Wednesday, January 26, 2011

The Question

I love asking and answering deep questions. For example, last night I asked my parents, "If you could eat one food for the rest of your life, what would it be?" My choice would be soup. Dad answered pasta, and mom hasn't decided yet. Yes, these are the kind of heady questions I love to kick around. Just kidding.

But in all seriousness, I have recently realized the importance of asking questions both of ones' self and of others. Asking questions of others is a good way to get to know a person and to think about topics from that person's point of view. One person who greatly valued the art of asking questions was Socrates. He asked people questions to get them to see their illogical thinking and to lead them to right thinking. I wish I had more of this Socratic skill.

Even without that heightened of an ability though, I do want to be a person who asks good questions of others and sincerely listens to their answers. I also want to be a person who takes questions seriously and answers them with integrity only after thinking through my response.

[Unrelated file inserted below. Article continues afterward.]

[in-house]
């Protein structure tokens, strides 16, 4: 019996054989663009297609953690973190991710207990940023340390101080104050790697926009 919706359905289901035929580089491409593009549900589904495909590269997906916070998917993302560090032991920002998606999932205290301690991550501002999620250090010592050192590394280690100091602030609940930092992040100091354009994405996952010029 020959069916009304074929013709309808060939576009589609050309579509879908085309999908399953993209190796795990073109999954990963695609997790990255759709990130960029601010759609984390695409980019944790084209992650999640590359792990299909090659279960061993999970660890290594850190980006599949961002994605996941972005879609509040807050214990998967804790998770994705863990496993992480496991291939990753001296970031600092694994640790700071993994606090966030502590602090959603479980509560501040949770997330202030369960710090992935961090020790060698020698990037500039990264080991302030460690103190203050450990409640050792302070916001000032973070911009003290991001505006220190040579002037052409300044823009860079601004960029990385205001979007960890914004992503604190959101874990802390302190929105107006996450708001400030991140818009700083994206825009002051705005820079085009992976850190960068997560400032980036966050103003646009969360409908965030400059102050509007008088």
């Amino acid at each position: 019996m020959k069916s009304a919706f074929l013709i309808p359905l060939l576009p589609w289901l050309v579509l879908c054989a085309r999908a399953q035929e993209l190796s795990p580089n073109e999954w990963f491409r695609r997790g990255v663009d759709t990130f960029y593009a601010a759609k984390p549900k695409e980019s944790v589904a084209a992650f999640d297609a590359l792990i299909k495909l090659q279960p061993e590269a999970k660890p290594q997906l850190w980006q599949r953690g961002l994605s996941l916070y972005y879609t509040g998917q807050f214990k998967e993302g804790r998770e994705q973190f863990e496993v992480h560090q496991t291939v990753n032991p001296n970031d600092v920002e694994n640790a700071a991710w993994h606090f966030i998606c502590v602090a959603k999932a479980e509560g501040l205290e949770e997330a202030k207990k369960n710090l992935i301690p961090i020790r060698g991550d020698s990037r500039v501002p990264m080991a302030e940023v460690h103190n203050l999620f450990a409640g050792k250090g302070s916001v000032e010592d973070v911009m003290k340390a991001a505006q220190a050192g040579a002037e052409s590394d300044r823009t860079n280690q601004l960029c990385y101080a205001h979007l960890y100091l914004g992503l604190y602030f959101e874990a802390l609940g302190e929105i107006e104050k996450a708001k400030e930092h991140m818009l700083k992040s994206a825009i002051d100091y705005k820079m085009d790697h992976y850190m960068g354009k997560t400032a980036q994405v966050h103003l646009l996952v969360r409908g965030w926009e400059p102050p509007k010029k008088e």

One question I often get asked both in China and in America is why I decided to go to China in the first place. I wish I could say that I answer this question in the same way each time I'm asked, but I don't. It seems I have to tailor this answer depending on who is asking it and the social environment around the question. This fact makes me disgusted with myself. A person of integrity would answer this question the same way each time.

What is it saying about my lack of integrity that I have to change my answer according to the situation? I explain away my "variety" of answers by claiming that I don't want to make people feel uncomfortable or I don't want to get into trouble with the law (both excuses which seem valid to me.) Or, I tell myself that there are several influencing factors that lead me to China and therefore, I can just conveniently chose the factor that fits the situation and is most palatable to the person asking the question.

But all of these excuses feel like just that, excuses. From here on out, I want to be committed to integrity in answering questions. And if I can't give an answer brimming with integrity, then I will choose silence. . . and soup.

1 comment:

Norman & Joyce said...

Have you seen the movie "Finding Forrester"? Make sure that your questions are soup questions (or not).